Gardening Articles: Edibles :: Herbs

Sweet Stevia

by Kathy Bond Borie


Herbs are clever plants. Just in case their good looks aren't enough to pique our interest, they offer something extra, such as unique flavorings or scents. One herb, Stevia rebaudiana, goes a step further by appealing to our sweeter side. This plant packs so much sweetness into its leaves that they can be used in place of sugar, and plant extracts are commonly used as sweeteners in Japan, China, and South American countries. One dried leaf, ground, is 10 to 15 times sweeter than an equal amount of sugar, and powdered extracts made from the leaves are up to 300 times as sweet — without the calories.

Stevia is a semitropical perennial shrub of the daisy family, native to the mountains of Brazil and Paraguay. The people there have used it for many centuries as a sweetener. Stevia first came to the attention of Europeans in the 1800s, yet it remained relatively obscure until it was planted and used in England during the sugar rationing of World War II. Japan took up research into stevia's potential after the war and remains a major grower of and market for the sweetener. There, it is approved for use in many food products, including cereals, teas, and soft drinks. Stevia is also grown in South America, Canada, Europe, Australia, China, and the United States.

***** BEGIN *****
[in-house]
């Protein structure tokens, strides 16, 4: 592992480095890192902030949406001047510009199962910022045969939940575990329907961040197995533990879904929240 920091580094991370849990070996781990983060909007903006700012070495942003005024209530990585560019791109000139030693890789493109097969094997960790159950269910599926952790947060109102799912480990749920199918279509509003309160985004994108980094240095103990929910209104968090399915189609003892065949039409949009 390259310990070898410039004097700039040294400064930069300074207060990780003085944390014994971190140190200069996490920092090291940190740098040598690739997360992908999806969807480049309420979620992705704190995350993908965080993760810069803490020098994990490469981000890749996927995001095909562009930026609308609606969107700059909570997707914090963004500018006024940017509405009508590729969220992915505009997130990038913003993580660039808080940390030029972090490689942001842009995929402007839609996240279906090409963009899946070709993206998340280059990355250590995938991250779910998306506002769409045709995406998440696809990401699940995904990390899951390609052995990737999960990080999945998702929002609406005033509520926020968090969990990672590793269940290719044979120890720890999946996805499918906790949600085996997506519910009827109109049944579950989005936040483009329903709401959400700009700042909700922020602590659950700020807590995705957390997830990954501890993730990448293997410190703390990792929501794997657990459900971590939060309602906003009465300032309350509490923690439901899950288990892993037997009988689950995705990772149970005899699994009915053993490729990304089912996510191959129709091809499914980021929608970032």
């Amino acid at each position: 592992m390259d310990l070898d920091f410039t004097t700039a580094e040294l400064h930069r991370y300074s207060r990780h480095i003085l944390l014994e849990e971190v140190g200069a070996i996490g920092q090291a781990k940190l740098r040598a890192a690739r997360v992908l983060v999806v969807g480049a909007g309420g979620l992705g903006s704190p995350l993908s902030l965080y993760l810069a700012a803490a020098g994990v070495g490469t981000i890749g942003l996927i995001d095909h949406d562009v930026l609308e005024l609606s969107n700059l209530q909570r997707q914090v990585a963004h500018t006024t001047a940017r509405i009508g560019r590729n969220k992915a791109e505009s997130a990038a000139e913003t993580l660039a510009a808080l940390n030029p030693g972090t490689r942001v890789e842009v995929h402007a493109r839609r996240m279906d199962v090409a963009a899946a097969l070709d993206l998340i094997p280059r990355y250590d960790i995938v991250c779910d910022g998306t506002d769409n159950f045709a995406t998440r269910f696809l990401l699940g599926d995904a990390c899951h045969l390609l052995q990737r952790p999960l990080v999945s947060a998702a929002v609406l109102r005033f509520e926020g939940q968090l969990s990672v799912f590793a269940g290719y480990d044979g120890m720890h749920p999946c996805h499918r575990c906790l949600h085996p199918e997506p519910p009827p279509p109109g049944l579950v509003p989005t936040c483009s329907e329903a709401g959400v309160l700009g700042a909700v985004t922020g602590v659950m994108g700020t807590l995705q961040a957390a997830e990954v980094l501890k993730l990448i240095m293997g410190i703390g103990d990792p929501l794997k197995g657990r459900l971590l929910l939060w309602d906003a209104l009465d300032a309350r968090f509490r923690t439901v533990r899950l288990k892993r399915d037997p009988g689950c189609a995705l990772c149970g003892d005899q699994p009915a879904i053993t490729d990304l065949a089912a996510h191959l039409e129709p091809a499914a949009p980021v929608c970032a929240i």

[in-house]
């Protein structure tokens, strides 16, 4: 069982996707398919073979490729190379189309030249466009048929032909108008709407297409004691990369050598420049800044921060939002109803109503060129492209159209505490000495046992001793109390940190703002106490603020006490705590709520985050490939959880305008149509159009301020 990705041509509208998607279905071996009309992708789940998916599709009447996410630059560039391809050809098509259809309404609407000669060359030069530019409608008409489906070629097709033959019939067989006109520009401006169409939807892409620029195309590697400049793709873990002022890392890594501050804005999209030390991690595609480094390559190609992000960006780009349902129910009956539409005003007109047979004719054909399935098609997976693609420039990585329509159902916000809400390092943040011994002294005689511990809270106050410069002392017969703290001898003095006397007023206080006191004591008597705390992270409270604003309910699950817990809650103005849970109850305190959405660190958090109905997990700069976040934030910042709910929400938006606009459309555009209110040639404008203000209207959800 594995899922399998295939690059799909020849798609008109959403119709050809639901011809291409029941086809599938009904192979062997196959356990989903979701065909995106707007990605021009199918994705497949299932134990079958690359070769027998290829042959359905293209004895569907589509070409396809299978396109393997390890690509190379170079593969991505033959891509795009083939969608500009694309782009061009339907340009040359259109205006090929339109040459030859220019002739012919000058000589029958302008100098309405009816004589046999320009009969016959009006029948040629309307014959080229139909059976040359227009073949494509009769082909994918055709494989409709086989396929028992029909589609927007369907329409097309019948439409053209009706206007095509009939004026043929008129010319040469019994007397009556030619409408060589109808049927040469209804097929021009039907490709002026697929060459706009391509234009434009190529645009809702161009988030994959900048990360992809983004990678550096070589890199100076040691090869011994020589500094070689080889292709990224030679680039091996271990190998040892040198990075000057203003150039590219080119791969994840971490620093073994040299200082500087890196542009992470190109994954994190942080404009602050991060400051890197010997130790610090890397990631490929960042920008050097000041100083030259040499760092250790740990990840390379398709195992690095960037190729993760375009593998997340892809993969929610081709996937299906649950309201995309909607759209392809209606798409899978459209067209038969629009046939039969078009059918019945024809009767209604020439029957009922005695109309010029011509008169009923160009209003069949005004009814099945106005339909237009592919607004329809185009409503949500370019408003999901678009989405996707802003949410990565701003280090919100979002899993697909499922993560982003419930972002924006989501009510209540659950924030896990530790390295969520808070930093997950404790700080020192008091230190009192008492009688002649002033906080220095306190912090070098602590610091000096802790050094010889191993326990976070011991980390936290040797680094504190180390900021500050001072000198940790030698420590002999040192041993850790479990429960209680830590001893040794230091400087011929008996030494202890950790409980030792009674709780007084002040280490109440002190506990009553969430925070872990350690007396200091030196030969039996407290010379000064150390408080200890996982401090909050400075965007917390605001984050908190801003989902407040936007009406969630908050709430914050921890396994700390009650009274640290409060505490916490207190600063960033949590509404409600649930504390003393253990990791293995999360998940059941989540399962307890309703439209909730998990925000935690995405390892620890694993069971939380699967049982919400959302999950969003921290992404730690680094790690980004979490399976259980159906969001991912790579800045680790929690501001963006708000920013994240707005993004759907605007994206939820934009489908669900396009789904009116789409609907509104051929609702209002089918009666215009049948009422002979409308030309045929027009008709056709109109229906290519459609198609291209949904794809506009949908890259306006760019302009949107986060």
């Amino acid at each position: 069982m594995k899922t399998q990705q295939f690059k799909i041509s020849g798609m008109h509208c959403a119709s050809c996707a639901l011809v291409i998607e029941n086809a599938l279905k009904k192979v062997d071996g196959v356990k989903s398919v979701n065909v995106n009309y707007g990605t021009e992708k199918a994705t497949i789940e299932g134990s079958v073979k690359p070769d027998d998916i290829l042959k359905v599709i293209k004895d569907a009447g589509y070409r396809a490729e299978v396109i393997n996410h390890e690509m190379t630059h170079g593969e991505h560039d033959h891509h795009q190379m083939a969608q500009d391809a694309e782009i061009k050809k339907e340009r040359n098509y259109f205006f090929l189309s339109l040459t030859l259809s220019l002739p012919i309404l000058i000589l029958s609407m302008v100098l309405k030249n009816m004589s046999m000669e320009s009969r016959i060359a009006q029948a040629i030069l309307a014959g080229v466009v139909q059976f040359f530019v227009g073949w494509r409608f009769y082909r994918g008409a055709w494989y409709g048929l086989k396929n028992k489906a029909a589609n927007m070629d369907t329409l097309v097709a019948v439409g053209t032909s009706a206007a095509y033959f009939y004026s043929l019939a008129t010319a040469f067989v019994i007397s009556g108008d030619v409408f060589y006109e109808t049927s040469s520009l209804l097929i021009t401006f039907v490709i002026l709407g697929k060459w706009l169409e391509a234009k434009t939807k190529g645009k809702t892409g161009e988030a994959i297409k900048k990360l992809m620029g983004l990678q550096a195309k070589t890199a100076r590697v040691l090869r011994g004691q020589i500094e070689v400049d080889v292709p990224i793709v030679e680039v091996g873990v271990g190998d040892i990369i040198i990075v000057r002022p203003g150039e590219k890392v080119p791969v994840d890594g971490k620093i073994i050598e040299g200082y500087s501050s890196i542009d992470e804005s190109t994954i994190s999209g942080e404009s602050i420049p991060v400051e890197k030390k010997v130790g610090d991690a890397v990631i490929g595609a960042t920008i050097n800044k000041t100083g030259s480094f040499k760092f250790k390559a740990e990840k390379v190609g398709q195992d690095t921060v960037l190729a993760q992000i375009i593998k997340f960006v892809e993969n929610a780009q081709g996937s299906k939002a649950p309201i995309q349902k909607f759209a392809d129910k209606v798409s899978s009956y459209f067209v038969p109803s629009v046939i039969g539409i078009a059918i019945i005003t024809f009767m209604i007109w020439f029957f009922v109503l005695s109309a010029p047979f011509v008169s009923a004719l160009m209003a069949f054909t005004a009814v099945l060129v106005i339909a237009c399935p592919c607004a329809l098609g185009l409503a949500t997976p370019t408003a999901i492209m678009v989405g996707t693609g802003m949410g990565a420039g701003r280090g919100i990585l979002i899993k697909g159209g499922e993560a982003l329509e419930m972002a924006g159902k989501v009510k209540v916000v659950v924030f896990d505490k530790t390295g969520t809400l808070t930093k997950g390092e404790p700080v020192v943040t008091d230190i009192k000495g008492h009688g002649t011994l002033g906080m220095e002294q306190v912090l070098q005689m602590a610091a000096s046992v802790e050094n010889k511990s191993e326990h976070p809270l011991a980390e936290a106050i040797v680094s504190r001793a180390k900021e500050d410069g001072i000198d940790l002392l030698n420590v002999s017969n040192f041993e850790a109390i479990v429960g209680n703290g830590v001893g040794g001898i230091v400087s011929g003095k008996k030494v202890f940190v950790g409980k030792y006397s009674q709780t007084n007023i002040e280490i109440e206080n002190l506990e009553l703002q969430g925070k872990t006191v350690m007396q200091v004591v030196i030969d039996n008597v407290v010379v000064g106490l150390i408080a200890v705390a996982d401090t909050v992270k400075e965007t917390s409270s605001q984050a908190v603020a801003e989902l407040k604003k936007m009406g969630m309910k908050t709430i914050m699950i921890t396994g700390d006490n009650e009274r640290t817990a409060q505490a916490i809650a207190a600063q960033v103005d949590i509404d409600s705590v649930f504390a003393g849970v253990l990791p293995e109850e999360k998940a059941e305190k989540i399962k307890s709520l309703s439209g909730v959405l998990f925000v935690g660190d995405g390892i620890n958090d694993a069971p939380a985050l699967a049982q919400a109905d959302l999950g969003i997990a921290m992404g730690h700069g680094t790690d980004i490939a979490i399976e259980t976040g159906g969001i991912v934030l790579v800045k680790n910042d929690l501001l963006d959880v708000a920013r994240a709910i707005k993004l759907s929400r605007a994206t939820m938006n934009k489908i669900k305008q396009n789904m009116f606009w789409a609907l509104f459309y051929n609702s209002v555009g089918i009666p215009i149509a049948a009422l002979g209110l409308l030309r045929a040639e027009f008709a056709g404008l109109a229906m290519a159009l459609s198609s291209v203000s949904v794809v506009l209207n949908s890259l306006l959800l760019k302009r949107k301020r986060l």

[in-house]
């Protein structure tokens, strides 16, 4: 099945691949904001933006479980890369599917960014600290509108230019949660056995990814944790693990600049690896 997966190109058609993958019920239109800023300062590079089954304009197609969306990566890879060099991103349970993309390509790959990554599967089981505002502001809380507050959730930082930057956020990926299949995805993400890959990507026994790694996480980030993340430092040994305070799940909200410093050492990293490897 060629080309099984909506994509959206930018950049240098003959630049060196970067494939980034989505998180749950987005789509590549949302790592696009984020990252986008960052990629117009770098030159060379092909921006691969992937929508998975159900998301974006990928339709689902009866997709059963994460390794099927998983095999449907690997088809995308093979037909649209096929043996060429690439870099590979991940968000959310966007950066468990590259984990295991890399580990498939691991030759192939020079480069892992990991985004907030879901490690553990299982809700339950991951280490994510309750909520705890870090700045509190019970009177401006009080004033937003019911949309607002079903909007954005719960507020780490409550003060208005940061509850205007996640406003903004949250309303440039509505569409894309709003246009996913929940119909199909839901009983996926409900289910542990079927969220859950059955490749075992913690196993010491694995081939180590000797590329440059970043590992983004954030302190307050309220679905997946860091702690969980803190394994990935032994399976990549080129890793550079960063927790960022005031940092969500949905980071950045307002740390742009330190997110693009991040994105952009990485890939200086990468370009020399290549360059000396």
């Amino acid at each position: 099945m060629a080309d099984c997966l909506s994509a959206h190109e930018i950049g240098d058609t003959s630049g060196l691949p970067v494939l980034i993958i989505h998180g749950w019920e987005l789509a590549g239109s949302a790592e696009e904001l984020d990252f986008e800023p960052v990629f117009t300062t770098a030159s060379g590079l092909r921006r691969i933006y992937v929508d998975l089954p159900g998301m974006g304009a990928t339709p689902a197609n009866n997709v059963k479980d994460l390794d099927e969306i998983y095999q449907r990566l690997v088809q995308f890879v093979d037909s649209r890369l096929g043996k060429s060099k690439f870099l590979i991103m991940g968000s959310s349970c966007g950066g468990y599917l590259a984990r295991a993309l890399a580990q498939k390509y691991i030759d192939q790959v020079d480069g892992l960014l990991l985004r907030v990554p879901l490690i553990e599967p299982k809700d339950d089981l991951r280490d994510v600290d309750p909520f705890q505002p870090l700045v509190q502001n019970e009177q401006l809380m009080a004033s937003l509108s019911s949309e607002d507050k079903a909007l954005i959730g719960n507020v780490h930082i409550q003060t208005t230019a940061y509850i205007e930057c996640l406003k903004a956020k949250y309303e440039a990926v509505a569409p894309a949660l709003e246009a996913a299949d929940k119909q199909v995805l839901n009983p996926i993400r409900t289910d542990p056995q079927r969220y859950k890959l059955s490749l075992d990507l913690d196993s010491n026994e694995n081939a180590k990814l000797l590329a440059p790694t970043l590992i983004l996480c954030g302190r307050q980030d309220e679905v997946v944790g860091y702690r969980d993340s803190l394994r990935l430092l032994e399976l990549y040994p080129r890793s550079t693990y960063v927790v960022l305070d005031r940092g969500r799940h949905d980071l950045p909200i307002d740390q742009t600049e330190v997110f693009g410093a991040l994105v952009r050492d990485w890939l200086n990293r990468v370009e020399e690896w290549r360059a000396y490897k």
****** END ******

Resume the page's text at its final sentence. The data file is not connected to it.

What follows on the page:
The U.S. Food and Drug Administration banned the sale of stevia products in 1991, but three years later approved their sale as "dietary supplements." In FDA jargon, dietary supplements can carry claims of providing health benefits, but they cannot be marketed as conventional foods or food additives. Thus, stevia cannot be sold for use as a tabletop sweetener, which is considered a conventional food, or as a sweetener in teas or other products. Nonetheless, people can buy stevia powder and use it in place of sugar at home.

The substances responsible for the plant's sweetness are chemicals called glycosides, primarily one dubbed stevioside, which are concentrated in the leaves. These and other related chemicals are at their peak just before flowering, which is triggered by the shorter days of late summer and early fall.
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